The Amazing Adventures of Laura's Summer in France travel blog

Heavy Artillery of Napolean at Les Invalides

Sacre Coeur (Sacred Heart)

Tired in Montmartre

Arc de Triomphe

Chateau in Blois with Katie, Johan and Claudette

Famous double staircase Leonardo da Vinci designed

Okay, more about Paris!

Monday, D'Anna and Annah left in the morning after breakfast to voyage out on their own back to Pontlevoy. Sarah and I really worried about them because they have a tendancy to get lost and have really bad luck. (They wandered around for an hour in between the Champs and our hotel--three blocks). But this morning was very exciting because we had to find a way to sneak out of the hotel without the guy realizing that four people had stayed in (and paid for) the three person room, while also leaving our baggage for later that day. I felt bad about this deception because the little guy at the desk was nice. (Entering the hotel the night before had been an adventure, too, after our midnight Eiffel Tower outing and search for Manzana, but we pulled it off!) So Annah wandered out by herself, and then the other three of us came down to check out. It worked so well, I didn't even feel the rush of danger. So we celebrated with Almond Croissants (my new favorite French thing).

Anyway, then the other two left and Sarah and I went to Montmartre to see the Sacre Coeur and where the bohemians used to live. This was not the most fun Parisien experience. The metro was a pain to use, and I had to ride in yet another crowded elevator to get to the surface (it's on a giant hill) and once there, we had to climb up a giant staircase (atleast 250 steps) to get to the church. This was all while being bothered by people wanting to sell us things or demonstrate something or other or paint our picture. However, the Sacre Coeur really was an amazing was built in this Byzantine style during the 1870s and had gorgeous mosaics on the ceilings and walls. The rest was sad because there were no more bohemians, only tired tourists, cliche artists and street people. Oh well.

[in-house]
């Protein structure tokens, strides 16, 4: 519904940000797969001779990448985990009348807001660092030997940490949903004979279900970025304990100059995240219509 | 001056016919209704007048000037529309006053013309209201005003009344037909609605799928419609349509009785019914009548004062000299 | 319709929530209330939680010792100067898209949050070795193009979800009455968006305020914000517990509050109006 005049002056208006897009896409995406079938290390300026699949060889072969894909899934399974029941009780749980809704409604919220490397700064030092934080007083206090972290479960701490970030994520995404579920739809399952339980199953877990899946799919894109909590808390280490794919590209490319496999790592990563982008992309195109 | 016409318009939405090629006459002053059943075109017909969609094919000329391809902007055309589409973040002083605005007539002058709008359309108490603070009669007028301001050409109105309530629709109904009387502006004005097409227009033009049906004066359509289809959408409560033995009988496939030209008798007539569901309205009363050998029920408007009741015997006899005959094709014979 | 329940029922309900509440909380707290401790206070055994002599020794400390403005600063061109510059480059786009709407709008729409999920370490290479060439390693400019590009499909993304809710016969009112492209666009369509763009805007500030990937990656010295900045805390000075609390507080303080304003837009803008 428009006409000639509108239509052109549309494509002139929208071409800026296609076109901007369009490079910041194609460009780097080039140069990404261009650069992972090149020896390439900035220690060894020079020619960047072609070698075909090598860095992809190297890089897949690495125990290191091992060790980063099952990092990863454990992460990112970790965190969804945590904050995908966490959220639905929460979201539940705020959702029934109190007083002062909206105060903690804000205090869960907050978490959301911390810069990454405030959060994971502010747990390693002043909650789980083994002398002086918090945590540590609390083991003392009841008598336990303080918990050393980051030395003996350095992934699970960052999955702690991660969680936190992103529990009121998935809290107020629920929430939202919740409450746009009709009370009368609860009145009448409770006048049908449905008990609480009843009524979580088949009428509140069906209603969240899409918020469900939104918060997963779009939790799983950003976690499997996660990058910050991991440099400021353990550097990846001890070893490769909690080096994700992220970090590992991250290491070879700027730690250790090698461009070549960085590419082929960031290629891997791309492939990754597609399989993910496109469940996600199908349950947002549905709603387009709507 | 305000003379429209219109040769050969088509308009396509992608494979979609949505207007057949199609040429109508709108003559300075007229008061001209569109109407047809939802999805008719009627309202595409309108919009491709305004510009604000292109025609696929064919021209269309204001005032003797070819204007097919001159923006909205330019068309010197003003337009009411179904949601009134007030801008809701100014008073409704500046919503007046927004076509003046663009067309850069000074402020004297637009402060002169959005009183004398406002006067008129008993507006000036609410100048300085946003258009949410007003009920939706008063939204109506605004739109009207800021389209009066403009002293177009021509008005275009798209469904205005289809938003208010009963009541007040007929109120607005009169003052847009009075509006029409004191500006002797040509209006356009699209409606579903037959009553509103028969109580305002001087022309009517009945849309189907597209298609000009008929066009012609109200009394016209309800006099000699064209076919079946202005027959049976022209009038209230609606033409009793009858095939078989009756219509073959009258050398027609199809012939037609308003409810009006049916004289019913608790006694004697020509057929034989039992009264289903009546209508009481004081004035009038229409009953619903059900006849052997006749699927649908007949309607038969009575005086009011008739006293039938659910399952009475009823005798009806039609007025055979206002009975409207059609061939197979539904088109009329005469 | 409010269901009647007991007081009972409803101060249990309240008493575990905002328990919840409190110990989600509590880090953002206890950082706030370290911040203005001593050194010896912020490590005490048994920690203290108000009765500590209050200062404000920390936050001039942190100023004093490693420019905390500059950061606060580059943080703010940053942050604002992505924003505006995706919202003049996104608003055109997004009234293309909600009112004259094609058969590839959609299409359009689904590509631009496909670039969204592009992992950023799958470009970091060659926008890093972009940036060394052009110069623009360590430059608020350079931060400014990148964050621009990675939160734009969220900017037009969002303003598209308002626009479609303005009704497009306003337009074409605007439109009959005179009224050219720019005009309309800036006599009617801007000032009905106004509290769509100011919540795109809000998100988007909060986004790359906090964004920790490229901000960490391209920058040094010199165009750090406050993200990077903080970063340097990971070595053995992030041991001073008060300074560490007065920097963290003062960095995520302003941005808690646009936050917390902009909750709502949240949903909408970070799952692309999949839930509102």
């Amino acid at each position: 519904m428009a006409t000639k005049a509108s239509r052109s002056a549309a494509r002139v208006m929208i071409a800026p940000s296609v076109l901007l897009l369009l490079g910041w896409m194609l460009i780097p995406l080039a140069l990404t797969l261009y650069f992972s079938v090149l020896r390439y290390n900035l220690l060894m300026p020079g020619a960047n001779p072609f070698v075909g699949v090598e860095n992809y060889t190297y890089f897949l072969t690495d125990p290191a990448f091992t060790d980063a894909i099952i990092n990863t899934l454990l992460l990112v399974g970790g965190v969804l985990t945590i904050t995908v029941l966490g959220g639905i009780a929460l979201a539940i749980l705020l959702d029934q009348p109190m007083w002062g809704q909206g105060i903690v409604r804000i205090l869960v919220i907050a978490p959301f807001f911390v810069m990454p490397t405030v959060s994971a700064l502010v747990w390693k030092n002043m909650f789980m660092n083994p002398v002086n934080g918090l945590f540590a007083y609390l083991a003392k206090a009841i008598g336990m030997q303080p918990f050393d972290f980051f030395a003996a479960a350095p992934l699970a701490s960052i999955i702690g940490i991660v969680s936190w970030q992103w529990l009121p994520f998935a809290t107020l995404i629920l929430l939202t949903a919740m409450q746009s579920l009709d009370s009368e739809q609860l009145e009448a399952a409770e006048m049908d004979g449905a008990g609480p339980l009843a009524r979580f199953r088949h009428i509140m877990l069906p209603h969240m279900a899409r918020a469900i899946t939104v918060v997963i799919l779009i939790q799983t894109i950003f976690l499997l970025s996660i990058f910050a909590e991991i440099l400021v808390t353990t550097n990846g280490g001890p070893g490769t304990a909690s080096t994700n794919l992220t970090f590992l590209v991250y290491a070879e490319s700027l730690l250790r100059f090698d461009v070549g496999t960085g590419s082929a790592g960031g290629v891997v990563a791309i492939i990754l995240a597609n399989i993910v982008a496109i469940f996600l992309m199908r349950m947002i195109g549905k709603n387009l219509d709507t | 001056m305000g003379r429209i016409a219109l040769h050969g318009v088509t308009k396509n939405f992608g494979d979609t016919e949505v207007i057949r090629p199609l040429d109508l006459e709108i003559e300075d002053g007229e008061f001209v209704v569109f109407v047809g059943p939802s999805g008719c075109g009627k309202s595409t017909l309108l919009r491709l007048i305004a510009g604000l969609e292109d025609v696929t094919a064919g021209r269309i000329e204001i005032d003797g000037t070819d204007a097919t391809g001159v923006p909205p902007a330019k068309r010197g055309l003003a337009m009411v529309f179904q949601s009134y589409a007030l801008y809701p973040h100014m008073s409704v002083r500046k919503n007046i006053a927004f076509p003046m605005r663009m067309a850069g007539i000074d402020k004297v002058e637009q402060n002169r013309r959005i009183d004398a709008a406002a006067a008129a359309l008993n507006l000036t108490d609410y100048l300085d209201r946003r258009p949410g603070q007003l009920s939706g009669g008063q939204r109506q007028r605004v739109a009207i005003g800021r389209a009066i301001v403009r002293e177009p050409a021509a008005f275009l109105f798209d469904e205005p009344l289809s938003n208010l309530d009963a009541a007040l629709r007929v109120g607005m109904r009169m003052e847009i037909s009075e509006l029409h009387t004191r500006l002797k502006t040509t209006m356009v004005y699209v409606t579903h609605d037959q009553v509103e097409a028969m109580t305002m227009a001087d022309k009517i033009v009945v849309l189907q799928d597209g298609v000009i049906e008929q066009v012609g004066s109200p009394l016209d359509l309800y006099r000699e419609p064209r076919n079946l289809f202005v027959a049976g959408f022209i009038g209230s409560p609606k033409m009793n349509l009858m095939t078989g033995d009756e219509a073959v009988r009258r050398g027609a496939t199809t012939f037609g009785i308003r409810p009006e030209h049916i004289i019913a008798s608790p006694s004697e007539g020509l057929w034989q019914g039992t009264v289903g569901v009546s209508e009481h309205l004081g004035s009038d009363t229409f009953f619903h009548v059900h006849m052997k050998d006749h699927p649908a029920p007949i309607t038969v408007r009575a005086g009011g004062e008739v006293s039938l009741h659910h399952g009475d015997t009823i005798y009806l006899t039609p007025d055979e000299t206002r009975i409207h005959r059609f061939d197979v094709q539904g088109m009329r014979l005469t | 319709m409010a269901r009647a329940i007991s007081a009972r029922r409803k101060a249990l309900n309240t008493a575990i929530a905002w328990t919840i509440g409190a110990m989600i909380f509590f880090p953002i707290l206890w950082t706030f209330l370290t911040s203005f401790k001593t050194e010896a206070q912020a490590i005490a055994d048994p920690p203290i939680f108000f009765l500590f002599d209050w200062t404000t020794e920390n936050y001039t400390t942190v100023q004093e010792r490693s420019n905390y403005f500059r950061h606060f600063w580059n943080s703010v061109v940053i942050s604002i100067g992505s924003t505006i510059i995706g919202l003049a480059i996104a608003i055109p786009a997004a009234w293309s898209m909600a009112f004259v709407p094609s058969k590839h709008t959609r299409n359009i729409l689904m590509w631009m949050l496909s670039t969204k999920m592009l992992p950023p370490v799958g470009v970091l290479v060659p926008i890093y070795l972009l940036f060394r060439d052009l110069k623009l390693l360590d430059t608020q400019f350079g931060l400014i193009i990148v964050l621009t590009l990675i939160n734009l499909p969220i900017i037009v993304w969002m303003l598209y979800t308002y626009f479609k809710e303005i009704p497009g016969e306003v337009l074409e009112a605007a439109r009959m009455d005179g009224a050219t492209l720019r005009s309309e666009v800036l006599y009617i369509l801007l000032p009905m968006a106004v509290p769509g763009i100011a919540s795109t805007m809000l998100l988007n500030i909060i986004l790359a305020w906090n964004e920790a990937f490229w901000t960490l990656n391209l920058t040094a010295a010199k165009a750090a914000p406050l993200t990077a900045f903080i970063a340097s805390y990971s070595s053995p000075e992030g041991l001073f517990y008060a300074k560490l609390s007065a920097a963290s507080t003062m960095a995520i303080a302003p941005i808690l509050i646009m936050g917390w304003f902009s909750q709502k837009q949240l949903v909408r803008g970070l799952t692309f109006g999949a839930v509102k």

After that, we went to Rue Cler, a street famous for it's pastry shops. We bought lunch from this bakery and I met my first rude Parisien. This lady was unbelievable. All I wanted to do was buy things from her, and she seemed determined to be as difficult as possible. So then we took our hard-earned food and ate in this park (but parks in Paris are trash-laden unlike in London, so it wasn't quite the same). Then, we visited Les Invalides, a military hospital founded by Napolean that now has his tomb. It had really neat architecture as well. As you can see, my third day there was not quite as great as the first two (except for that one redeeming almond croissant). Plus, the sun was just vacuuming our energy right out. But we really wanted to go see the Deportation Memorial, dedicated to the 200,000 French people put in Nazi concentration camps. It was really somber and evoked the spirit of "forgive but never forget" well. After going down narrow stairs, you enter this narrow passage way and feel completely cut off from the world. Then you see the tomb of an unknown solider and 200,000 crystal lights going down a black hallway. Surrounding this are quotes from famous french authors regarding the war. So, that was really interesting.

After that, Sarah and I took the train back and somehow ended up on the same one as two of our friends from the Abbey! Then, for some reason the train didn't stop at our stop, so we had to get off at the next one, and it was lucky they were there.

Oh yeah, I had a realization. I think there is a correlation between the invention of air-conditioning and girls starting to wear pants instead of skirts. Really. Think about it. We are smart!

Tuesday was my last day off so I took the bus to Blois with three other interns and finally saw my FIRST CHATEAU! Yay! People come from all over the world to spend two days in the Loire and see chateaux, and here I had been here a month and not seen one. It was absolutely gorgeous and the palace was interesting because three different sets of monarchs had made changes to it.

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